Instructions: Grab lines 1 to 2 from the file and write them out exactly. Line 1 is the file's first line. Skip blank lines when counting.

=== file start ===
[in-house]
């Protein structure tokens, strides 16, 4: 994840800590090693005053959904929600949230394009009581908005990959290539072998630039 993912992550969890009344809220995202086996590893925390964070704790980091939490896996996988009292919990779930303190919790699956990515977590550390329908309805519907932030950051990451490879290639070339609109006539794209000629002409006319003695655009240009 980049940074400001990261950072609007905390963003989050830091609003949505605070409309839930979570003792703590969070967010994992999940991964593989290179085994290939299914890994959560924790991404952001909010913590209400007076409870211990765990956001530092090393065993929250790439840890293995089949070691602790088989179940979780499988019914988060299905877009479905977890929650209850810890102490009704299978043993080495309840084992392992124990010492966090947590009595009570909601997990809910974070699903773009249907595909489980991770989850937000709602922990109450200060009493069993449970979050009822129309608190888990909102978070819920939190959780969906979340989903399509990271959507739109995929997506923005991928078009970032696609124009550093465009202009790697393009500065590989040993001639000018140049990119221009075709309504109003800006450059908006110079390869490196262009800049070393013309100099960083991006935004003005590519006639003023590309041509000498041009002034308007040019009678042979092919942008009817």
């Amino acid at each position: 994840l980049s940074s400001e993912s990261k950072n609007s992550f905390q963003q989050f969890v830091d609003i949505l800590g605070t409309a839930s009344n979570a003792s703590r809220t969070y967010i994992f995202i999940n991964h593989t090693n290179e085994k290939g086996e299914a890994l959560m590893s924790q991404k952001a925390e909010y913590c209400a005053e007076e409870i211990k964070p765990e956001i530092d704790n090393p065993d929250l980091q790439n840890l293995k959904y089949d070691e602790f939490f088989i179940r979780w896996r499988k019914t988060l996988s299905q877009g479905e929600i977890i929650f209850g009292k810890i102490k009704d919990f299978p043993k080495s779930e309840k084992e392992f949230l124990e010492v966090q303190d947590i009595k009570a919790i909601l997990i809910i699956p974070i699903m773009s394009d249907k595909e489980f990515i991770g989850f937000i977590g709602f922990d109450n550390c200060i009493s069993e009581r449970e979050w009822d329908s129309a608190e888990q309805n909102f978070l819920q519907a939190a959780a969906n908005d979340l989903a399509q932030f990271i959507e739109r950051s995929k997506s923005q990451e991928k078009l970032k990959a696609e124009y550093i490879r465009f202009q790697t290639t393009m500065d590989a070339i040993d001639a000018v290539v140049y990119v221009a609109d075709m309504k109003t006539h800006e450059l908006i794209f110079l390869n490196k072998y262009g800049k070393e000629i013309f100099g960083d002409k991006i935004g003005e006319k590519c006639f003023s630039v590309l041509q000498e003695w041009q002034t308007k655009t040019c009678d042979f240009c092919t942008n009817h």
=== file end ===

[in-house]
């Protein structure tokens, strides 16, 4: 994840800590090693005053959904929600949230394009009581908005990959290539072998630039 993912992550969890009344809220995202086996590893925390964070704790980091939490896996996988009292919990779930303190919790699956990515977590550390329908309805519907932030950051990451490879290639070339609109006539794209000629002409006319003695655009240009 980049940074400001990261950072609007905390963003989050830091609003949505605070409309839930979570003792703590969070967010994992999940991964593989290179085994290939299914890994959560924790991404952001909010913590209400007076409870211990765990956001530092090393065993929250790439840890293995089949070691602790088989179940979780499988019914988060299905877009479905977890929650209850810890102490009704299978043993080495309840084992392992124990010492966090947590009595009570909601997990809910974070699903773009249907595909489980991770989850937000709602922990109450200060009493069993449970979050009822129309608190888990909102978070819920939190959780969906979340989903399509990271959507739109995929997506923005991928078009970032696609124009550093465009202009790697393009500065590989040993001639000018140049990119221009075709309504109003800006450059908006110079390869490196262009800049070393013309100099960083991006935004003005590519006639003023590309041509000498041009002034308007040019009678042979092919942008009817």